There are a variety of different endings to the story, and it seems that no one can agree on exactly what happened. Some say the princess, driven mad with the force of her obsessive love, attempted to cross the lake and drowned. Others believe her lover died first in his efforts to reach her, and the pain of this terrible loss compelled her to take her own love.
A decrepit rowboat is an eerie fixture in some of the tellings. In others, the mystery of the romance is centralized around the lover’s letters, cast across the slow-moving waters. Wails of mourning can be heard late at night, along with visions of the Lady pacing along the shore and unexplainable lights in the sky above the lake.
In any good old-fashioned ghost story, details matter. And this one is vivid.
If all of this sounds wildly familiar to you, you can be forgiven. It’s a tale almost as told as time, with remarkably similar tones to the classic Romeo and Juliet story of two star-crossed lovers. It’s also admittedly a beautiful and romantic story of a beautiful princess, said to be from the Setauket tribe of indigenous Americans, who refused to conform to societal expectations and as a result inevitably died for love.
It might be easy to dismiss this particular legend as a romantic fabrication derived from many similar lovelorn tales of woe, if not for the fact that a fairly persistent rumor remains to this day. Many say with absolutely certainty that one man a year drowns in the lake.
Though Suffolk County Police have never officially confirmed this, it is plausible. After all, unintentional drowning claims a startlingly high number of lives annually. Statistics indicate that drowning accidents claim about ten lives each day in the United States. Boating has been a popular activity since the lake’s heyday in the early 1900s.
There’s also another factor. The Lady’s victims of choice all fit a particularly narrow profile: young males. When you take into consideration the propensity of young men to engage in reckless, dangerous behavior, it doesn’t seem at all unreasonable that at least one man a year dies in this quiet, sleepy lake outside of New York City.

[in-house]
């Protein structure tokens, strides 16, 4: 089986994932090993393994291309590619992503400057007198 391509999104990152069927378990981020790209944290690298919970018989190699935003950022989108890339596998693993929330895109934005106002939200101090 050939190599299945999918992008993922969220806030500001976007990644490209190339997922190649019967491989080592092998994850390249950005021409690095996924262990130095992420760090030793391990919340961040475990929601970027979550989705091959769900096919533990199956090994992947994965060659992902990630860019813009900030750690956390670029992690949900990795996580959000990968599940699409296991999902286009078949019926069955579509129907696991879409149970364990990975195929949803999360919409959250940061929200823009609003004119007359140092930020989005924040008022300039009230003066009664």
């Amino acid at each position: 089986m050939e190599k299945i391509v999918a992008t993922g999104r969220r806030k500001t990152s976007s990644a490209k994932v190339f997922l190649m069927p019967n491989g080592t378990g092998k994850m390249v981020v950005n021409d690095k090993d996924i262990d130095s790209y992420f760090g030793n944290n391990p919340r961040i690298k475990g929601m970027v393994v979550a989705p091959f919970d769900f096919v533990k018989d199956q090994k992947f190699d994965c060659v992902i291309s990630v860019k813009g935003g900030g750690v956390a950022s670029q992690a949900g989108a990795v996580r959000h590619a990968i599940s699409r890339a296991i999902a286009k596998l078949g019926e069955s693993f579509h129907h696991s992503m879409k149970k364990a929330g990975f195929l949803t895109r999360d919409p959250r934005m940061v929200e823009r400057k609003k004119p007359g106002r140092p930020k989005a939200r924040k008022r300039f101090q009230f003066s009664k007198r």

It’s a disturbing thought. The death of a young person is always tragic. But the Lady seems to take absurd, sadistic pleasure in her killings. Resentful of young men in the prime of their lives, living on in flesh and blood while she is doomed to remain in a purgatorial state for centuries, she calls to these young men. How, we can’t be certain—perhaps through black magic, perhaps through the power of suggestion, perhaps through persuasion.
In any case, the men fall under her hypnotic spell and wade into the water where they drown in the undertow.
While some might be understandably fearful of approaching a lake suspected to cause so many untimely deaths, Brooklyn Paranormal Society has decided to take up the challenge. We’ve set a date to make our own pilgrimage to Ronkonkoma: Saturday, June 23rd, a day when the weather will reach a high of 66 degrees. If that isn’t a creepy numerological coincidence, we don’t know what is!
We’re not sure what we might find, but we’re prepared to take on the challenge—and we’re coming with a psychic and a shaman in tow. We’ll also be taking along a telescope in order to closely observe the skies. Over the years, there have been numerous reports of UFO sightings near the lake, along with strange lights and noises, making it a popular stakeout spot for those who believe we are not alone.